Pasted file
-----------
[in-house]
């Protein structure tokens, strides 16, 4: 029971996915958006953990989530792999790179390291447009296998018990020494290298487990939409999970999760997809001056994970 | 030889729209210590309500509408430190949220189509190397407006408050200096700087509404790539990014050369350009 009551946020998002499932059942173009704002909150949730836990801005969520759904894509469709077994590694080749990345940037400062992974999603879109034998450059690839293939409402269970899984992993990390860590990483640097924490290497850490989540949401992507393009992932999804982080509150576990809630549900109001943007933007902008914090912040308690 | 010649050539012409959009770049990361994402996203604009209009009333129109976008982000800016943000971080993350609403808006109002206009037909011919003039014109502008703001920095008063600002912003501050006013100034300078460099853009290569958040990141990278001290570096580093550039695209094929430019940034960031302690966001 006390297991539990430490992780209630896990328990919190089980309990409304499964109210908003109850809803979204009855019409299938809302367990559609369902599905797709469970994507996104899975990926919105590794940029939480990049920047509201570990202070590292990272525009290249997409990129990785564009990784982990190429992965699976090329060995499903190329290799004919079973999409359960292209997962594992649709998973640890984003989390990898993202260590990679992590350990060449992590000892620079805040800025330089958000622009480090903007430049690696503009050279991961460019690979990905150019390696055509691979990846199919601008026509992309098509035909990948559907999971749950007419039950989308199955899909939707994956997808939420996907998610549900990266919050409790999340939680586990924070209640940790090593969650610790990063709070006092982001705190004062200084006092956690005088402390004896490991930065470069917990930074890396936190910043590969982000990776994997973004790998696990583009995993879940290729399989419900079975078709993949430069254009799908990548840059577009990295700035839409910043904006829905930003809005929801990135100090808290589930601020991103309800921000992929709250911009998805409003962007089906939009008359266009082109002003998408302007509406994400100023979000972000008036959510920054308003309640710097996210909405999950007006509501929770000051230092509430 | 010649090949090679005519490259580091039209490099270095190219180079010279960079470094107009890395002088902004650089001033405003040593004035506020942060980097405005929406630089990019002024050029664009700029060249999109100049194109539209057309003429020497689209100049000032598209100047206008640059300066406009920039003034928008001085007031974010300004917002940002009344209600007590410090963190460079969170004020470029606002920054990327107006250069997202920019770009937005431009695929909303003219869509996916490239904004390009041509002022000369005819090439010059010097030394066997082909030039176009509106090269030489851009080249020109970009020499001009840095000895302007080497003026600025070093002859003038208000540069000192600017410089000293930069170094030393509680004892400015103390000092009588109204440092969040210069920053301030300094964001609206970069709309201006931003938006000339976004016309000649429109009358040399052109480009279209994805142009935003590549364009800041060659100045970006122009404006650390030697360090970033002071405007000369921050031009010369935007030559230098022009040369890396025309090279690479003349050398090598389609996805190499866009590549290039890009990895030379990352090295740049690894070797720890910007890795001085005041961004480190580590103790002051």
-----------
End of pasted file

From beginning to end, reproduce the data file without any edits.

[in-house]
């Protein structure tokens, strides 16, 4: 029971996915958006953990989530792999790179390291447009296998018990020494290298487990939409999970999760997809001056994970 | 030889729209210590309500509408430190949220189509190397407006408050200096700087509404790539990014050369350009 009551946020998002499932059942173009704002909150949730836990801005969520759904894509469709077994590694080749990345940037400062992974999603879109034998450059690839293939409402269970899984992993990390860590990483640097924490290497850490989540949401992507393009992932999804982080509150576990809630549900109001943007933007902008914090912040308690 | 010649050539012409959009770049990361994402996203604009209009009333129109976008982000800016943000971080993350609403808006109002206009037909011919003039014109502008703001920095008063600002912003501050006013100034300078460099853009290569958040990141990278001290570096580093550039695209094929430019940034960031302690966001 006390297991539990430490992780209630896990328990919190089980309990409304499964109210908003109850809803979204009855019409299938809302367990559609369902599905797709469970994507996104899975990926919105590794940029939480990049920047509201570990202070590292990272525009290249997409990129990785564009990784982990190429992965699976090329060995499903190329290799004919079973999409359960292209997962594992649709998973640890984003989390990898993202260590990679992590350990060449992590000892620079805040800025330089958000622009480090903007430049690696503009050279991961460019690979990905150019390696055509691979990846199919601008026509992309098509035909990948559907999971749950007419039950989308199955899909939707994956997808939420996907998610549900990266919050409790999340939680586990924070209640940790090593969650610790990063709070006092982001705190004062200084006092956690005088402390004896490991930065470069917990930074890396936190910043590969982000990776994997973004790998696990583009995993879940290729399989419900079975078709993949430069254009799908990548840059577009990295700035839409910043904006829905930003809005929801990135100090808290589930601020991103309800921000992929709250911009998805409003962007089906939009008359266009082109002003998408302007509406994400100023979000972000008036959510920054308003309640710097996210909405999950007006509501929770000051230092509430 | 010649090949090679005519490259580091039209490099270095190219180079010279960079470094107009890395002088902004650089001033405003040593004035506020942060980097405005929406630089990019002024050029664009700029060249999109100049194109539209057309003429020497689209100049000032598209100047206008640059300066406009920039003034928008001085007031974010300004917002940002009344209600007590410090963190460079969170004020470029606002920054990327107006250069997202920019770009937005431009695929909303003219869509996916490239904004390009041509002022000369005819090439010059010097030394066997082909030039176009509106090269030489851009080249020109970009020499001009840095000895302007080497003026600025070093002859003038208000540069000192600017410089000293930069170094030393509680004892400015103390000092009588109204440092969040210069920053301030300094964001609206970069709309201006931003938006000339976004016309000649429109009358040399052109480009279209994805142009935003590549364009800041060659100045970006122009404006650390030697360090970033002071405007000369921050031009010369935007030559230098022009040369890396025309090279690479003349050398090598389609996805190499866009590549290039890009990895030379990352090295740049690894070797720890910007890795001085005041961004480190580590103790002051």